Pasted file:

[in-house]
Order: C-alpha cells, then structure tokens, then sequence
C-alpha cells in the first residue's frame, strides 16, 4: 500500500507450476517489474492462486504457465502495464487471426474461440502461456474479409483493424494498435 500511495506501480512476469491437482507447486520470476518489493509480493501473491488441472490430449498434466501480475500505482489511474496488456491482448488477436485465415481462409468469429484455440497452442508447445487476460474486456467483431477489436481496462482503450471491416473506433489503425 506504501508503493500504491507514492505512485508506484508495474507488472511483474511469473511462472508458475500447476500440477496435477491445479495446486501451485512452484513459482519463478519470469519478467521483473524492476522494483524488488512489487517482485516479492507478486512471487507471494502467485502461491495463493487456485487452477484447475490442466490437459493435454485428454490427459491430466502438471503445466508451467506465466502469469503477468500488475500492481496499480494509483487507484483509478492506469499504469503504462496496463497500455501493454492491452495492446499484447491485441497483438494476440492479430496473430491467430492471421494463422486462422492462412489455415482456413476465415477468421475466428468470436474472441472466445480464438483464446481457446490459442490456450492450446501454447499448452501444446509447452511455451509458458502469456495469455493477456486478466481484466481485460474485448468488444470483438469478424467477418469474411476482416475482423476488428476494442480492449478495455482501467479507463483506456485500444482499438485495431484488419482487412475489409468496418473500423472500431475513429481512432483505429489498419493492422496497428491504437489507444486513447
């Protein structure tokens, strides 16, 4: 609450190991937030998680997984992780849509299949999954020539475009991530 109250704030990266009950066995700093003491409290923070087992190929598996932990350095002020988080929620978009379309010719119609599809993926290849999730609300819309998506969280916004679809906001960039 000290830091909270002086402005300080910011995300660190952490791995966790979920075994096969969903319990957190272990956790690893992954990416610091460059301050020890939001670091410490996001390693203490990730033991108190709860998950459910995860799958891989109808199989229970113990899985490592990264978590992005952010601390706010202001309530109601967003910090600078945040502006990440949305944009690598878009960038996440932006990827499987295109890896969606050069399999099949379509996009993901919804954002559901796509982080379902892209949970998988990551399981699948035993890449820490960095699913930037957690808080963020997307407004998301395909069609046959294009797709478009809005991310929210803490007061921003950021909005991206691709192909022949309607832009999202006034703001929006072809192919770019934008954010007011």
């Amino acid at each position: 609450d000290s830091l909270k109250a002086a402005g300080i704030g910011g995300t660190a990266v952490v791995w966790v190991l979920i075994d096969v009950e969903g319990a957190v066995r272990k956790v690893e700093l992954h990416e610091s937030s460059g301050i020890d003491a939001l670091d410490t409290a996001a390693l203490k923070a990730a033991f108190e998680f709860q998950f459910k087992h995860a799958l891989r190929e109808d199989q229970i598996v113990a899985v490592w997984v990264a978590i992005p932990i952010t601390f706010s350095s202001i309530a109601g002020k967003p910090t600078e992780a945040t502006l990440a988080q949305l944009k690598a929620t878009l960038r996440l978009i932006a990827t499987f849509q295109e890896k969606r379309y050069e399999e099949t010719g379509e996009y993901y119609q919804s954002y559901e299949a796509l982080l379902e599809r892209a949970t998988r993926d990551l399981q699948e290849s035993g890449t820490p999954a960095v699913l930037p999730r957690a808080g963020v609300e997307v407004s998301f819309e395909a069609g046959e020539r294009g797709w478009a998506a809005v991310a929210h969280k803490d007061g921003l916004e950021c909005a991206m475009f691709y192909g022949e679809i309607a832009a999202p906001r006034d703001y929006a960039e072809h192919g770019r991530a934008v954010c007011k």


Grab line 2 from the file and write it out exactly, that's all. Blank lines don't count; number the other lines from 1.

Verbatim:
Order: C-alpha cells, then structure tokens, then sequence